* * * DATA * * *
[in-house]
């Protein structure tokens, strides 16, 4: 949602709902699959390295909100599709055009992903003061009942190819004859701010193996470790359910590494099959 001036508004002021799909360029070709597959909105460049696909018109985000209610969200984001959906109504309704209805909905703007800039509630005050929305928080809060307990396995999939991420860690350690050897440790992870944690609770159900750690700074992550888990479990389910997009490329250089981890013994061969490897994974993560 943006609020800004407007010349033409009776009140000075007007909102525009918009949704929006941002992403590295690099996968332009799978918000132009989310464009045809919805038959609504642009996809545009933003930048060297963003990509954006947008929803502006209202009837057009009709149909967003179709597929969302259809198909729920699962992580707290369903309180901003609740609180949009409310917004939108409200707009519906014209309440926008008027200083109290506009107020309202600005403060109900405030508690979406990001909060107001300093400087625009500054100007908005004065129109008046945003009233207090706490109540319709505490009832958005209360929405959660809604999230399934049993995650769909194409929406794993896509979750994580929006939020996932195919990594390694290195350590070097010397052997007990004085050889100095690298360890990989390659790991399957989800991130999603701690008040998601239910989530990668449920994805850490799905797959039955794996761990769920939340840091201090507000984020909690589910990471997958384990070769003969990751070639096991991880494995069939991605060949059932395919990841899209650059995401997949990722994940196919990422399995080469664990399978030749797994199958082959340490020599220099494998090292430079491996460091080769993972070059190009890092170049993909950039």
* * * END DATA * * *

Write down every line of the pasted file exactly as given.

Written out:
[in-house]
């Protein structure tokens, strides 16, 4: 949602709902699959390295909100599709055009992903003061009942190819004859701010193996470790359910590494099959 001036508004002021799909360029070709597959909105460049696909018109985000209610969200984001959906109504309704209805909905703007800039509630005050929305928080809060307990396995999939991420860690350690050897440790992870944690609770159900750690700074992550888990479990389910997009490329250089981890013994061969490897994974993560 943006609020800004407007010349033409009776009140000075007007909102525009918009949704929006941002992403590295690099996968332009799978918000132009989310464009045809919805038959609504642009996809545009933003930048060297963003990509954006947008929803502006209202009837057009009709149909967003179709597929969302259809198909729920699962992580707290369903309180901003609740609180949009409310917004939108409200707009519906014209309440926008008027200083109290506009107020309202600005403060109900405030508690979406990001909060107001300093400087625009500054100007908005004065129109008046945003009233207090706490109540319709505490009832958005209360929405959660809604999230399934049993995650769909194409929406794993896509979750994580929006939020996932195919990594390694290195350590070097010397052997007990004085050889100095690298360890990989390659790991399957989800991130999603701690008040998601239910989530990668449920994805850490799905797959039955794996761990769920939340840091201090507000984020909690589910990471997958384990070769003969990751070639096991991880494995069939991605060949059932395919990841899209650059995401997949990722994940196919990422399995080469664990399978030749797994199958082959340490020599220099494998090292430079491996460091080769993972070059190009890092170049993909950039």